"여자아이가 엄마의 머리를 빗으로 빗는 것을 좋아한다."
Translation:The girl likes combing her mom's hair.
My impression is:
(1) 그녀는 엄마의 머리빗기를 좋아합니다 = She likes to comb her mother's hair.
--> the use of "-기" to nominalize the verb puts the focus on the type of activity described by the verb
(2) 그녀는 엄마의 머리를 빗는 것을 좋아합니다 = She likes the combing of her mom's hair = She likes combing her mom's hair
--> the use of "-는 것" to 'nominalize' a clause (similar to the use of the English gerund) puts the focus on the process of the activity.
Note: Of course, I might be wrong. But it's worth writing this out here in the hope that someone could set me on the right track.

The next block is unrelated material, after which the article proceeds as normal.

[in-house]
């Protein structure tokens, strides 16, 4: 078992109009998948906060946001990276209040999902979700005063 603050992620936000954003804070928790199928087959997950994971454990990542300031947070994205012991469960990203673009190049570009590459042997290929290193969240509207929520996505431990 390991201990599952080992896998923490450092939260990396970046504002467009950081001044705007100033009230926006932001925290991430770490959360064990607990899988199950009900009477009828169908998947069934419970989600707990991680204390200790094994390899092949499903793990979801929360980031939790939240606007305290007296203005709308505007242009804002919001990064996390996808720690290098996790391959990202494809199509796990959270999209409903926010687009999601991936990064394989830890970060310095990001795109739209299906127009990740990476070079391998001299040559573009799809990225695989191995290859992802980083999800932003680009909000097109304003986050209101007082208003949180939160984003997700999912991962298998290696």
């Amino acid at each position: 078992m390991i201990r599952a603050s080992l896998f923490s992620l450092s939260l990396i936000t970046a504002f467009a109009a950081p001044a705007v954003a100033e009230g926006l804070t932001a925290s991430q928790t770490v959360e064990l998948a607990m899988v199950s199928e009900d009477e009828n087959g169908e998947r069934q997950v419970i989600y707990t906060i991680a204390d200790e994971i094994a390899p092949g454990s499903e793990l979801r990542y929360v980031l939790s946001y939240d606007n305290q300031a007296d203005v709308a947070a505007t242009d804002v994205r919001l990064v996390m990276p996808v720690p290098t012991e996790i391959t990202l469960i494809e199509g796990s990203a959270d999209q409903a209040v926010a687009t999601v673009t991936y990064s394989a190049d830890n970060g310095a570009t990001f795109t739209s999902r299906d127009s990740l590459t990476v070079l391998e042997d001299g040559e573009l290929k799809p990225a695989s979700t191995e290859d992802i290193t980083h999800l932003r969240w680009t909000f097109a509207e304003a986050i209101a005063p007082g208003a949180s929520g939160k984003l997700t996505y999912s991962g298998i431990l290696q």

I am not an expert in Korean grammar. Maybe you are right. I hope one of Duo's moderators sees this and comments! I do know that in English grammar "She likes combing her mother's hair" = "She likes to comb her mother's hair." Both verbals are used as the direct objects and both are equally correct, in English.
I reckon it is the same in Korean. "-는 것" and "-기" are mostly (not always) interchangeable depending on the main verb in use (좋아하다, to like, in this case).
I guess DLG just want to draw Learners's attention to the 2 forms of nominalization of verbs akin to the English "gerund" and "infinitive".
You are not wrong. As there can never be an exact translation from one language to another, for consistency DLG adopt their own convention (set of terminology and style) which could be quite rigid at times; amongst those, 어머님 (mother, Hon.), 어머니 (mother, familiar), 엄마 (mom, intimate).
It is worth pointing out however that "엄마" is usually used to address (and sometimes, to refer) to one's own mother, unlike the English mom.
Its use here gives the impression that the Korean sentence is a direct reverse translation of the English one?